Example: 

Camel code connecting to OData v4  (Olingo4 components)

.to("olingo4://read/SalesOrder")

[NOTE]: https://camel.apache.org/components/latest/olingo4-component.html

 

Camel code connecting to Restful API

.to("http://demo.sap.io/SalesOrder")

[NOTE]: https://camel.apache.org/components/latest/http-component.html 

 

OData v4, RESTful API and Events protocols are better suited for Serverless. As OData v4 has significant performance over the older version, and support for analytical application. Whereas OData v2, RFC and iDoc are better used in traditional Camel Project. 

 

What Components to use for SAP endpoints.

Serverless

Camel K/Camel Quarkus

Camel
OData V4
OData V2
Restful API
SOAP O
RFC/IDoc
Events

 

After receiving the payload, Camel can then use the built-in data format components to transform it. In the serverless case, data is mostly in the form of JSON.  By marshal and unmarshalling incoming payload, we can easily access the value and retrieve the content we need from the payload. 

 

Example: 

.marshal().json().
.to("kafka:mytopic")

[NOTE: https://camel.apache.org/manual/latest/json.html]

 

For syntax mapping between incoming and outgoing payload, there is visual tooling for you to design the mapping, and run that data mapping via Camel Engine. 

[NOTE: https://www.atlasmap.io/]

 

Utilize the useful pattern in Camel, they are a straight  implementation from Enterprise Integration Pattern, which organize and define the most used pattern and behaviour of integration applications. 

Example:

    Split streams by and split with token “,”.

.split(body().tokenize(",")).streaming()
.to("knative:mychannel")

[NOTE] (https://camel.apache.org/components/latest/eips/split-eip.html

 

Flexible workload with Red Hat Serverless

There aren’t many things Camel K developers need to worry about when converting the long running application “Serverless”. First thing you have to do is make sure Red Hat Serverless is installed on the OpenShift platform (Should be done by the platform admin).  And you are ready to go.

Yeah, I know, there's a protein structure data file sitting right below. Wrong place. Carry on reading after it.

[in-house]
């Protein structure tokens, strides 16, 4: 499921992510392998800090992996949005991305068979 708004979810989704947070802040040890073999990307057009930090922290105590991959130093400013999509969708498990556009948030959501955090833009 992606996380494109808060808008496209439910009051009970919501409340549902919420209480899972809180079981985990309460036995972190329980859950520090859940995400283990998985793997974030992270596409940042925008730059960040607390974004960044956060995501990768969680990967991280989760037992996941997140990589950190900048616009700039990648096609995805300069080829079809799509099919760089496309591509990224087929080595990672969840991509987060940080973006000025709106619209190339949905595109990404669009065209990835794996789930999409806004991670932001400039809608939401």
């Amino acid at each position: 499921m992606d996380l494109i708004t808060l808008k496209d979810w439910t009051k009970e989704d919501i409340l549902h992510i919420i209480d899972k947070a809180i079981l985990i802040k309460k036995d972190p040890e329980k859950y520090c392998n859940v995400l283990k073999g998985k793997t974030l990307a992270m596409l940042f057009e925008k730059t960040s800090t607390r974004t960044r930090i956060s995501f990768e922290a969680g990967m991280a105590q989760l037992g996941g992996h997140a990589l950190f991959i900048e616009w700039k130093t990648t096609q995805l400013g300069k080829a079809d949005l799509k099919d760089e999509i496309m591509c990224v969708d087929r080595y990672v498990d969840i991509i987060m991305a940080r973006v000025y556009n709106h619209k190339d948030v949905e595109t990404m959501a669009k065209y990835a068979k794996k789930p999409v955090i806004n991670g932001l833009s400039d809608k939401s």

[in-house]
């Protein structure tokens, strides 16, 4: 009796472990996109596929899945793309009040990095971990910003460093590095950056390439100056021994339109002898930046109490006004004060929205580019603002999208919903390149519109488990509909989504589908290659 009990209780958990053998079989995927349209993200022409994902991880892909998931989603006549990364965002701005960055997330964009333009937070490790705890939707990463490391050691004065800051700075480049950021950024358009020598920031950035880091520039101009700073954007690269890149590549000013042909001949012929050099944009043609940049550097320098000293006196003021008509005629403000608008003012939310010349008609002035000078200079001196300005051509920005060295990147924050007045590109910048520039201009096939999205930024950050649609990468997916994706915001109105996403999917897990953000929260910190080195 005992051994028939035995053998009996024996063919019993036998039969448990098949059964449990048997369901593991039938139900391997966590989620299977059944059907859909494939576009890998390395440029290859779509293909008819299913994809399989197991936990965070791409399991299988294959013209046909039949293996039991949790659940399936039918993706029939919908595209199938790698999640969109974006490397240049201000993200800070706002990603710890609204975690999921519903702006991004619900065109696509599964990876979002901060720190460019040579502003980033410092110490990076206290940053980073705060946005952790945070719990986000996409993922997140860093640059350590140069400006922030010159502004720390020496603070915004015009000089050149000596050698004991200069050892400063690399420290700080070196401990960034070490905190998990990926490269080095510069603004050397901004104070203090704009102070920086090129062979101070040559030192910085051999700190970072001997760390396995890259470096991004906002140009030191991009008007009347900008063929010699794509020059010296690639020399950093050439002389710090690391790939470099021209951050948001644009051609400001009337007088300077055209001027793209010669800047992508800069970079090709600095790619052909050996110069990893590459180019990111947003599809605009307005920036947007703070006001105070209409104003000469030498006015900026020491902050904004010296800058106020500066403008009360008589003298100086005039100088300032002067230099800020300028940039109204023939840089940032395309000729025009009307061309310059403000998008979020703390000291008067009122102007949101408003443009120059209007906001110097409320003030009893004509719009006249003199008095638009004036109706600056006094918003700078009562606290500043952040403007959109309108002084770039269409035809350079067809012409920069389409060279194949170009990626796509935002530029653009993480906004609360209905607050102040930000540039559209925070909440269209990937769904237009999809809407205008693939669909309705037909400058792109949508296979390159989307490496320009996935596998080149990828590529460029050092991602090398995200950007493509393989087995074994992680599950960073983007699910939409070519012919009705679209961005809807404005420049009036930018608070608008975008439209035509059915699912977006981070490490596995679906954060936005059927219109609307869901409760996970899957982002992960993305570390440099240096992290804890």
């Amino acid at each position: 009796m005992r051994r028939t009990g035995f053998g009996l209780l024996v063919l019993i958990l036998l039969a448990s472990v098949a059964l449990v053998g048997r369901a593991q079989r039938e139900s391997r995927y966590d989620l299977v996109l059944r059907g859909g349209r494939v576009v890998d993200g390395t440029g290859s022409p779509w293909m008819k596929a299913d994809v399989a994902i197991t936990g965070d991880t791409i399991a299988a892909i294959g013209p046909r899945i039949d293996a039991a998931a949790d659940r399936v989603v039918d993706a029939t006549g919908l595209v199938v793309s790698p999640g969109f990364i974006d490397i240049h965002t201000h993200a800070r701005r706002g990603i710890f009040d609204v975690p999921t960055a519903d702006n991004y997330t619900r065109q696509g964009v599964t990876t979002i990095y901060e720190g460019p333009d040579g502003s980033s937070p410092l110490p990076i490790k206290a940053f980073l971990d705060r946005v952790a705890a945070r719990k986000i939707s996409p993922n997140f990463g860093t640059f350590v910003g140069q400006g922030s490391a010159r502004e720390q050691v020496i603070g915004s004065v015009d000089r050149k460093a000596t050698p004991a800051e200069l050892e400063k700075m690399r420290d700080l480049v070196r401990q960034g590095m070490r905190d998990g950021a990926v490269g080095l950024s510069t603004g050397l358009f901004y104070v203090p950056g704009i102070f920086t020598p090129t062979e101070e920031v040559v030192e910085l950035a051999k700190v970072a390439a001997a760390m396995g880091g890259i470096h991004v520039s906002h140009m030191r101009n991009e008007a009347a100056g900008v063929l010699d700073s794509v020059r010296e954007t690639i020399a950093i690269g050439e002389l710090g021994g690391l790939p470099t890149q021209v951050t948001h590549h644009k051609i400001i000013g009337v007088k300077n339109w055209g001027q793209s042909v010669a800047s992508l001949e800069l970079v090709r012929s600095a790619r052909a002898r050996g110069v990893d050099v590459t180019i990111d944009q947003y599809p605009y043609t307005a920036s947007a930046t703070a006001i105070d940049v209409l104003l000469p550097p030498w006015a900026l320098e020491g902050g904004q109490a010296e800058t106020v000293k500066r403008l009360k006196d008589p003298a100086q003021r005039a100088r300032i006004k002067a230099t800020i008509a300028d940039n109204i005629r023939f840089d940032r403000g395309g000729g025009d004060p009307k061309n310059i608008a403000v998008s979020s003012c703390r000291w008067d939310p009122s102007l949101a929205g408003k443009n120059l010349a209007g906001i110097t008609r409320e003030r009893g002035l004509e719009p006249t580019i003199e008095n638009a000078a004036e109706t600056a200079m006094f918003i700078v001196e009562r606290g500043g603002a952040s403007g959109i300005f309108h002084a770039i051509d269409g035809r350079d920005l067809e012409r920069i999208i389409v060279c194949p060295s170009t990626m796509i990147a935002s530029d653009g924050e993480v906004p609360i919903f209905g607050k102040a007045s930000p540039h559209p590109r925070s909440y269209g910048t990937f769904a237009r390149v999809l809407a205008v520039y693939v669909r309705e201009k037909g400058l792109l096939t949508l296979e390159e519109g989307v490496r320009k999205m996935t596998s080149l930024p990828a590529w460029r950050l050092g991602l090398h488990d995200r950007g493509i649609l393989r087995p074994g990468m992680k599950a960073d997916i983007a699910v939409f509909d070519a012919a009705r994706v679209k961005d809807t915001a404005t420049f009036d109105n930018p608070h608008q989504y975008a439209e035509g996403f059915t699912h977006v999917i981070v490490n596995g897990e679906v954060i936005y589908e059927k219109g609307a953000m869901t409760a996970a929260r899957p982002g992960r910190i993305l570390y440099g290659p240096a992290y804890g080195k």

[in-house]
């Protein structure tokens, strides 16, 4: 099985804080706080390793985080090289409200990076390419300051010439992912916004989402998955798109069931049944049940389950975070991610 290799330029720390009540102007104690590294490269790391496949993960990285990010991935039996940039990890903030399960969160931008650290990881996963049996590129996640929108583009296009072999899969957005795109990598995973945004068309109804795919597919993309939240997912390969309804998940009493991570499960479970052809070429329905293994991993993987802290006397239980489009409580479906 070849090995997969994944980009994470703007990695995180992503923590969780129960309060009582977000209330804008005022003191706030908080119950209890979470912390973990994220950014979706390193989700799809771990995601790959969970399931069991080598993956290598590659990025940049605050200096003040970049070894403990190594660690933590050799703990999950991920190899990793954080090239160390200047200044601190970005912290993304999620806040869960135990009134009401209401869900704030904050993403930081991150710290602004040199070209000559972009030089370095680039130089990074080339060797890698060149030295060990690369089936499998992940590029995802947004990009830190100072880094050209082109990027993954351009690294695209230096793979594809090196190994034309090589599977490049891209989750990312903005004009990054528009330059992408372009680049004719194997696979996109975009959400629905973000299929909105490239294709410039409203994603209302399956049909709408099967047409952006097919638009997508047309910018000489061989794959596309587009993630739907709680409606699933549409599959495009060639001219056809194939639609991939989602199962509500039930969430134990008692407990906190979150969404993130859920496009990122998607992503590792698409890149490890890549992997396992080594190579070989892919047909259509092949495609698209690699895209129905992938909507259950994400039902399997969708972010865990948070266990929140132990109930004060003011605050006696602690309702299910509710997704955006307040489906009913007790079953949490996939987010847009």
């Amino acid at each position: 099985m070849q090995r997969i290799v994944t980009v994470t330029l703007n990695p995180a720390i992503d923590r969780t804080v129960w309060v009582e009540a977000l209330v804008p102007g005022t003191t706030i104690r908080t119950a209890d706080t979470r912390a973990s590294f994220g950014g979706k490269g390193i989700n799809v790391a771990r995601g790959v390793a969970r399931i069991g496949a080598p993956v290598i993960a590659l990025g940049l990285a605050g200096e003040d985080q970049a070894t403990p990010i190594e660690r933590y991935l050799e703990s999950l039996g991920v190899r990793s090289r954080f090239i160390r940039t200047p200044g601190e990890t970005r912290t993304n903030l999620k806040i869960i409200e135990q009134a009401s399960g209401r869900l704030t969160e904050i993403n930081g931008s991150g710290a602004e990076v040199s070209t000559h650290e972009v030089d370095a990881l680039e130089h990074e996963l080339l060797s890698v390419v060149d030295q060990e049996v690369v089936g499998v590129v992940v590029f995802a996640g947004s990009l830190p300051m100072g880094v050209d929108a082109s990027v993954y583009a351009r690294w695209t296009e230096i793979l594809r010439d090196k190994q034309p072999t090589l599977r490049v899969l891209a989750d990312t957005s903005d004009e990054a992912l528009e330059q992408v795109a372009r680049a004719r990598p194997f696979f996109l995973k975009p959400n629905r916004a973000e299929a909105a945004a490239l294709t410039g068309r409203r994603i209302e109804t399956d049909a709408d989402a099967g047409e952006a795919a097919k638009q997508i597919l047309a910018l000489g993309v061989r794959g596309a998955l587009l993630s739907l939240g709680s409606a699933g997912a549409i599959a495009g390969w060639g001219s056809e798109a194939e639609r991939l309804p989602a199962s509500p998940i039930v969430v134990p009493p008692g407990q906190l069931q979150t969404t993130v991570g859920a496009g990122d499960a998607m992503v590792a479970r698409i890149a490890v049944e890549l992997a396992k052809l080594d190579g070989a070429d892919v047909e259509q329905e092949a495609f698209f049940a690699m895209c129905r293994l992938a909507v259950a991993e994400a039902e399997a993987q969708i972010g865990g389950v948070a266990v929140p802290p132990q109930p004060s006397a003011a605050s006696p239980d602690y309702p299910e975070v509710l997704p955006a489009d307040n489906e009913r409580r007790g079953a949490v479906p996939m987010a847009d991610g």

Camel K will detect if Serverless is available, and create the services needed for serverless. But there are two aspects of Serverless that you might want to take a closer look at. 

 

AutoScaling setup 

You can scale the replicas for an application/function to closely match incoming demand. When the administrator sets up the cluster for Serverless, they would already have configured the autoscaler to apply globally to the cluster. It watches the traffic flow and scale accordingly. You can however override the setting, by using the “knative-service” trait in Camel K. 

Example:

kamel run --trait knative-service.autoscaling-class=hpa.autoscaling.knative.dev --trait knative-service.autoscaling-metric=concurrency integration.java

Eventing setup

Eventing enables late-binding event sources and event consumers. The cluster admin should have already set up the underlying layer to store the events. Some options may not be persistent and may perish when nodes restarts. 

 

This is quick demo showing how to Integrate SAP with 3rd party services Telegram. Using Camel K with Knative Eventing.

Summary

This is a quick overview of how we can use Camel K to build an true event-driven serverless integration for SAP to 3rd party services or other SAP modules. With Red Hat Integration Camel’s OData 4 connector to interact with the exposed SAP functions. And also by deploying on OpenShift serverless platform will automatically turn the integration application serverless.